To prevent blood-borne transmission of HIV and other diseases, health care workers, emergency personnel, and others who might experience occupational exposure to blood or body fluids are advised to take ‘universal precautions’ . This approach, which treats all bodily fluids as potentially infectious, includes gloves, gowns, goggles, proper disposal of waste, sterile injection, and other infection control practices . Studies have demonstrated that protective equipment, such as gloves, reduce the likelihood of blood exposure in health care settings. In one study designed to evaluate factors that affect blood volumes transferred to skin during simulated needlestick injuries, glove material reduced the transferred blood volume by 46–86% . Investigators therefore concluded that gloves may exert some protective effect and should be worn whenever needles are handled.
Post-exposure prophylaxis (PEP) with antiretroviral agents is considered a standard of care after occupational needle-stick exposure to blood from HIV-infected persons. Limited evidence demonstrates the efficacy of this approach. In a case–control study of health care workers in the US with occupational, percutaneous exposure to HIV-infected blood, investigators found that case patients were significantly less likely than the controls to have taken zidovudine after the exposure (OR, 0.19; 95% CI, 0.06–0.52) .
Efficacy data alone are not sufficient to inform decision-making. Randomized, controlled trials, which are used to obtain efficacy data, may not mimic the situation in which an intervention will occur. For example, if the conditions under which an intervention was tested differ from the conditions where it is later scaled up, its impact may be less than anticipated. Similarly, if a highly efficacious intervention is targeted at a population or sub-population that is not responsible for the majority of the new infections, it may have little measurable impact on the trajectory of the intervention.
Thus, in addition to effectiveness data, surveillance data to monitor the epidemic profile and contextual and structural data are essential to appropriately tailor an intervention. Nevertheless, some general observations about tailoring interventions to fit the epidemic context are possible.
UNAIDS has developed epidemiological categories for the characterization of individual epidemics based on the prevalence of infection in particular subpopulations and in the general population. These categories are listed in Table 2. The UNAIDS generalized epidemic category is further subdivided into a low and high category.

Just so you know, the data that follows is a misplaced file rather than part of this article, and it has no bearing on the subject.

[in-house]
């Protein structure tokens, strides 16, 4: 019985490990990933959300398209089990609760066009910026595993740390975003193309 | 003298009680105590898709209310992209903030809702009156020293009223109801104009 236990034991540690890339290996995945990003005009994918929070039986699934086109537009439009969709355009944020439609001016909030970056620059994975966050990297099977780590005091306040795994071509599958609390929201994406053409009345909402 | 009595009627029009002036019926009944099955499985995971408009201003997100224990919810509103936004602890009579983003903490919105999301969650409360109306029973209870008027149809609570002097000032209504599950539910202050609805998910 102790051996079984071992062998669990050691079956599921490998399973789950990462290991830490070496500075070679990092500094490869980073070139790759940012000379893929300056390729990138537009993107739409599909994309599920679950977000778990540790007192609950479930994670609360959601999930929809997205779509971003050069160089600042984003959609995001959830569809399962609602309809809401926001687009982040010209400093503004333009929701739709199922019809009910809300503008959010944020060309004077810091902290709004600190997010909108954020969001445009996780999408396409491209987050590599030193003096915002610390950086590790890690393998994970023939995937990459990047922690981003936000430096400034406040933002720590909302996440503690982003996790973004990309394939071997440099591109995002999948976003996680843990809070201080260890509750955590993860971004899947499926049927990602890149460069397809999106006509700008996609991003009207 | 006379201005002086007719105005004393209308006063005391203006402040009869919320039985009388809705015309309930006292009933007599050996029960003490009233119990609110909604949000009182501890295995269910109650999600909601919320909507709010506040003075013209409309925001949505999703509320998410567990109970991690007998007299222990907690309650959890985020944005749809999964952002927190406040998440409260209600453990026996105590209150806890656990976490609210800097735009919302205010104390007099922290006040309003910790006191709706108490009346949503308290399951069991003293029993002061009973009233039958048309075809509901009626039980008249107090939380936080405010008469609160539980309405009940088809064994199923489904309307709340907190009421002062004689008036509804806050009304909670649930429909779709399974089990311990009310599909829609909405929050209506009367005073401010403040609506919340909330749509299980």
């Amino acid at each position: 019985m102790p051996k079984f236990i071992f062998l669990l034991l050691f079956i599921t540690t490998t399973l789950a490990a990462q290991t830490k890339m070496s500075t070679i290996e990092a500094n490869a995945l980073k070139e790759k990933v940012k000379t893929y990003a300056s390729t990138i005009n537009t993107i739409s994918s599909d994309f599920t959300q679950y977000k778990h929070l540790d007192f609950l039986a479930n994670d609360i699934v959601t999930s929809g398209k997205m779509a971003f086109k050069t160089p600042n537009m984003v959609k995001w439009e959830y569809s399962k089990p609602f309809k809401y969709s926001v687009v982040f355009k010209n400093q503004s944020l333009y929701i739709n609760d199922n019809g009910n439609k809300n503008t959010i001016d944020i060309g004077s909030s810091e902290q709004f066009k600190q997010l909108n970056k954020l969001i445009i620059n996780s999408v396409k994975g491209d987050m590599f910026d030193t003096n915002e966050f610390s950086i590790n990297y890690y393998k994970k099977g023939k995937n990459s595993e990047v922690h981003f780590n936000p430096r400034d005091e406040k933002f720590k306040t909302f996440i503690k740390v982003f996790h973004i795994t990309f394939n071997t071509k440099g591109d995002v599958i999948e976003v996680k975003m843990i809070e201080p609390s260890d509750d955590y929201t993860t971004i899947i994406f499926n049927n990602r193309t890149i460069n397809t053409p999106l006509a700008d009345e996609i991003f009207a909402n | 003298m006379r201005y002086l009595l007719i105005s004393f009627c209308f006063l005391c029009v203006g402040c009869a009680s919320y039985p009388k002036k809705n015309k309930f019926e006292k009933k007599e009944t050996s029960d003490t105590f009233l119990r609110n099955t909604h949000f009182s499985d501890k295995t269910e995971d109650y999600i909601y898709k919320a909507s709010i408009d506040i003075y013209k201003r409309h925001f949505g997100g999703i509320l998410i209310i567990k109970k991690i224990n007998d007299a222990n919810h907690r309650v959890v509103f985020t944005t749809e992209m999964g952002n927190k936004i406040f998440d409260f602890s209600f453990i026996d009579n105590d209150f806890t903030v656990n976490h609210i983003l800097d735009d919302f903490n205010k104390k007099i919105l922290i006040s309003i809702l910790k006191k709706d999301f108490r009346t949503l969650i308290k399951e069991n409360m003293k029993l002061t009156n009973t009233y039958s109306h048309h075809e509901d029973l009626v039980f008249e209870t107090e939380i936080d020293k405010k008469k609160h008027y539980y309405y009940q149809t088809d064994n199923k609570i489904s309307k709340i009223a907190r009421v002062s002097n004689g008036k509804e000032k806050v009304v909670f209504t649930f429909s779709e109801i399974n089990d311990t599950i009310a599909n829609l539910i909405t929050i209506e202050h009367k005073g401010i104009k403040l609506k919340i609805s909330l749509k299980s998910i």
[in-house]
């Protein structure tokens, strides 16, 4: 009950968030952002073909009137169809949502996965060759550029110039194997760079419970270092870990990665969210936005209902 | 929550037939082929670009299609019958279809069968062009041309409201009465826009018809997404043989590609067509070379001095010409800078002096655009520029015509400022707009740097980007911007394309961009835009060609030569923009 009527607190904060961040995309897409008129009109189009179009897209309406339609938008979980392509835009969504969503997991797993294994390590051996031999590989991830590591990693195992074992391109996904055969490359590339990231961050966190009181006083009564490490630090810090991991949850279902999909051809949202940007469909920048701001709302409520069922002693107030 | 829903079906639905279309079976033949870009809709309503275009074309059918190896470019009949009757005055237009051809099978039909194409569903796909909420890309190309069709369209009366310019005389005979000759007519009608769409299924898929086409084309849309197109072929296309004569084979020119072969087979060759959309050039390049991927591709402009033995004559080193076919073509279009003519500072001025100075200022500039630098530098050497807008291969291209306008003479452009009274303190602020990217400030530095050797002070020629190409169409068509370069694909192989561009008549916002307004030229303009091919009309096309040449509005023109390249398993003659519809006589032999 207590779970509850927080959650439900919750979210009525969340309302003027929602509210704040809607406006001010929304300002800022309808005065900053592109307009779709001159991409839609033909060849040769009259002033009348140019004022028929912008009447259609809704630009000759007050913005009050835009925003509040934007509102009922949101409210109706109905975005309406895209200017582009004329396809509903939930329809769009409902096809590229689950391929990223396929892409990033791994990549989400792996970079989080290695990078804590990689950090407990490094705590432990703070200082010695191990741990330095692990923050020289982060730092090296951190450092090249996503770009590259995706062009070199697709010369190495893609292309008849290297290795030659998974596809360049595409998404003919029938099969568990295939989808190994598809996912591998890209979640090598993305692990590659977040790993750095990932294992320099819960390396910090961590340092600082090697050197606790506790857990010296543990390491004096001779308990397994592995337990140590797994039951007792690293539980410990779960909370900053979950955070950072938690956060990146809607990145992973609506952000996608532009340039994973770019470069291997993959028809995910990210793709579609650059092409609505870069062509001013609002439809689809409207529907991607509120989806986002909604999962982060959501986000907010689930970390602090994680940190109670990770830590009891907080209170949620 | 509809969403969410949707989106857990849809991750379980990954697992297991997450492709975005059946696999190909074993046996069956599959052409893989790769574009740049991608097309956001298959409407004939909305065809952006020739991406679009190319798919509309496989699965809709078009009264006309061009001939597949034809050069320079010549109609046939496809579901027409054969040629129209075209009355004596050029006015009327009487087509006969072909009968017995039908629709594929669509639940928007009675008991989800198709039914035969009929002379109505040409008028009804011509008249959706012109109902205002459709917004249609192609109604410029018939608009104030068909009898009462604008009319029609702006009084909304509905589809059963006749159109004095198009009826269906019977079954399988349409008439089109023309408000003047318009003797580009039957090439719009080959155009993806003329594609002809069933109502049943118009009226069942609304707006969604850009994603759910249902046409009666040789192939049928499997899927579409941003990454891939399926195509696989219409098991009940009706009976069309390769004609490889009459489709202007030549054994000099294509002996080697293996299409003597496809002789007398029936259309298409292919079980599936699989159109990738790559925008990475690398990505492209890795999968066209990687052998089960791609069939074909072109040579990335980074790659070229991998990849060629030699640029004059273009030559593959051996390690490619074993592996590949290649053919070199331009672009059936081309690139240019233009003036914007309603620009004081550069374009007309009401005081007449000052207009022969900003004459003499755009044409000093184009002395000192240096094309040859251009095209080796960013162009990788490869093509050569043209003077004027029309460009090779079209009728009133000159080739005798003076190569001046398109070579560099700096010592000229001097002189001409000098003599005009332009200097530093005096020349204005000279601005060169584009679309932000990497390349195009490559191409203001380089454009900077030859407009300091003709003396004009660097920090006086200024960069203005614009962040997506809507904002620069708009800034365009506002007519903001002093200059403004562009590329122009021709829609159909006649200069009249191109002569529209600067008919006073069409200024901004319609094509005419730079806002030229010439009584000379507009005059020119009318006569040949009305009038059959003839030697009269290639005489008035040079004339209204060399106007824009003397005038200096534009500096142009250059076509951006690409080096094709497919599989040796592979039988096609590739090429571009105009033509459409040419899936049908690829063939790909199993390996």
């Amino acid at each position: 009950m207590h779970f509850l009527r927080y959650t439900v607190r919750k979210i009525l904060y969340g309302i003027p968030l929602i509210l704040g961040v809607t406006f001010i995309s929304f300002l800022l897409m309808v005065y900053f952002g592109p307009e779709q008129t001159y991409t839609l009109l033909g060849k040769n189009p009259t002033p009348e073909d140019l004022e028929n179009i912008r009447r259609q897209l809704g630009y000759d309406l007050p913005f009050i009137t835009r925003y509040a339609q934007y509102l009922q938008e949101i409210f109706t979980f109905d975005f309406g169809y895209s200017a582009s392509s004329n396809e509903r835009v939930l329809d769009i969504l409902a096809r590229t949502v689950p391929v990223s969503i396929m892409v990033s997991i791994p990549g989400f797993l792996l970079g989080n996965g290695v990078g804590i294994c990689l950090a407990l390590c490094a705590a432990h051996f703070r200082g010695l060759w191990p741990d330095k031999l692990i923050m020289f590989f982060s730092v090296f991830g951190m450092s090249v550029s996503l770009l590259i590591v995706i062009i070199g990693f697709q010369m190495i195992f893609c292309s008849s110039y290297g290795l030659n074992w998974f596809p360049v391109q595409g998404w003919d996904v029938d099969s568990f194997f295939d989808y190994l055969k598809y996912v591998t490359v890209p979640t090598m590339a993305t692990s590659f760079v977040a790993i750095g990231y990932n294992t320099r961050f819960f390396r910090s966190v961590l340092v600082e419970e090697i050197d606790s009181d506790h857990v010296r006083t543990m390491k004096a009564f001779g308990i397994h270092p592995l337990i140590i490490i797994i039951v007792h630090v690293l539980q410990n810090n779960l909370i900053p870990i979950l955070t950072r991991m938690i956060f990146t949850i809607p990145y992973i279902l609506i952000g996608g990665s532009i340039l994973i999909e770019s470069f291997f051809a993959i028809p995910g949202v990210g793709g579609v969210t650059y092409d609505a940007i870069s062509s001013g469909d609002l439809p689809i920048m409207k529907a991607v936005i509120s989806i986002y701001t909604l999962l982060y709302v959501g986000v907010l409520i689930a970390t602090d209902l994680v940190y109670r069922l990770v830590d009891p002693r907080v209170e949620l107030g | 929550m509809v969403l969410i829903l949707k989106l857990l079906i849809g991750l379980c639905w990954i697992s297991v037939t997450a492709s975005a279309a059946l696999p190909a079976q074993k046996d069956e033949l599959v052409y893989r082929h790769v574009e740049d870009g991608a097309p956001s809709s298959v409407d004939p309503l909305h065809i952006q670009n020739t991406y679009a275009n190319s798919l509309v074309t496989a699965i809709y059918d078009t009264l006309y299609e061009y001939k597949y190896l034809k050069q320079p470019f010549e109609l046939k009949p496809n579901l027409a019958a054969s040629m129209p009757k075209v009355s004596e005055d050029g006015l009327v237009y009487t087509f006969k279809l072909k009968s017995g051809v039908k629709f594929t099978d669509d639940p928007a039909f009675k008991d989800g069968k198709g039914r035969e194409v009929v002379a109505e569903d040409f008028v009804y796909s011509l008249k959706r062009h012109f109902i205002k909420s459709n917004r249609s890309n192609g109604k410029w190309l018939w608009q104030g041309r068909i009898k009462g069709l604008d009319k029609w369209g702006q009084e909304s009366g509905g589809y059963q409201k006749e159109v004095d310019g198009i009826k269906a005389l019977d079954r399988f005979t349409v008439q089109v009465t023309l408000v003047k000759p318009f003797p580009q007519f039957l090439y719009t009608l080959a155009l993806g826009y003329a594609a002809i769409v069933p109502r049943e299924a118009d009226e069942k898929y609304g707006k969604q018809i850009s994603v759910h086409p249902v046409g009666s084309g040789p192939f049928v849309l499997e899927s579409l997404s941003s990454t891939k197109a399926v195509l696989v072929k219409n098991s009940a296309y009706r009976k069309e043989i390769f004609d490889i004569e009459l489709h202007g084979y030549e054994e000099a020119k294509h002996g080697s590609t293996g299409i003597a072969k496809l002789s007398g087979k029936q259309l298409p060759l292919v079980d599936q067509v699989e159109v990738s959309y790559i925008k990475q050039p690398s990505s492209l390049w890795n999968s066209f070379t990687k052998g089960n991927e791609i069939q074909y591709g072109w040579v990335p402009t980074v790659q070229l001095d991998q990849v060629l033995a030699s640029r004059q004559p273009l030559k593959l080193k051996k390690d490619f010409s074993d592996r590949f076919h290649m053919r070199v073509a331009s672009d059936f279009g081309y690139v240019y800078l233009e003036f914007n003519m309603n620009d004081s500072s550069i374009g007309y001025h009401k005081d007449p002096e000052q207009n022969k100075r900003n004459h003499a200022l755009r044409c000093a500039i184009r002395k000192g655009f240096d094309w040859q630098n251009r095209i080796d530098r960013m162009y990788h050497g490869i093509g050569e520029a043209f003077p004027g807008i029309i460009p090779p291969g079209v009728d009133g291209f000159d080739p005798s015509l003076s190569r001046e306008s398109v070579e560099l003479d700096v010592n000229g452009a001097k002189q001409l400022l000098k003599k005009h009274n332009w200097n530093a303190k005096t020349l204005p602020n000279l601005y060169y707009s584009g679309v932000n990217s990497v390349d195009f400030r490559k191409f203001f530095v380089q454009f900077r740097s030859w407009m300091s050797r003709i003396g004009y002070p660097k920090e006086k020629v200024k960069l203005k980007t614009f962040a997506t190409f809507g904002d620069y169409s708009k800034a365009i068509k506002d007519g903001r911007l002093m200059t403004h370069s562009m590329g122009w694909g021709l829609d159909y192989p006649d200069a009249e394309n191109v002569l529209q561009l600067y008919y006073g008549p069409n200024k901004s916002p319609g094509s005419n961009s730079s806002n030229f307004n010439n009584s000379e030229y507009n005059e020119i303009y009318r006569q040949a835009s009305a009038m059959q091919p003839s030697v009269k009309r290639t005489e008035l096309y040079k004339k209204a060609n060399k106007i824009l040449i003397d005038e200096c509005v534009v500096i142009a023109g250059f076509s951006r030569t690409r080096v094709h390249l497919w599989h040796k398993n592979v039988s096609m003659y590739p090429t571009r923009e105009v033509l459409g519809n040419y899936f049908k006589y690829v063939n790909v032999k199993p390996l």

Generally, low-level and concentrated epidemics should place greater emphasis on interventions that are targeted to individuals at especially high risk of becoming infected or transmitting the virus, whereas generalized epidemics should adopt population-level interventions that target entire populations or population subgroups. In the following paragraphs, we illustrate how the implementation of two interventions: condom promotion and distribution, and VCT, may vary based on epidemic profiles.
As mentioned previously, we have data indicating some interventions can effectively prevent transmission, including providing antiretroviral therapy for mother-to-child transmission [8–14] and blood safety practices . We also have limited evidence that STI treatment may be effective in reducing HIV incidence [35,51]. However, with the majority of interventions, such as school-based sexual education, VCT, and condom promotion we lack sufficient data on whether they reduce HIV incidence.
One of the most important barriers to HIV control is a dearth of rigorous evaluations of interventions that measure HIV incidence as an outcome. In addition, we have incomplete data on the epidemiologic profile of regions and we lack essential contextual information. Research on policy or structural interventions, which by definition must be conducted on a population level, is also needed. Last, information on how to properly scale-up interventions is necessary for effective decision-making.
Even though the current deficit in evaluation research is glaring, the magnitude and seriousness of the global pandemic demands that action is nevertheless required. Despite such gaps in knowledge, we can improve control strategies by tailoring interventions to the nature and scope of the epidemic. If intervention policies are not guided by firm effectiveness, surveillance and contextual data, national strategies will not accurately reflect the priorities dictated by the particular epidemic profile. As a result, countries will undoubtedly make highly inefficient investments in HIV/AIDS prevention.
The authors are also deeply indebted to Andrew Beggs, Susan Foster, James Kahn, Lilani Kumaranayake, Elliot Marseille, Fern Terris-Prestholt, Seema Vyas, and Charlotte Watts for their background papers that have informed this paper. They would also like to thank Carol Medlin for her valuable input on this paper.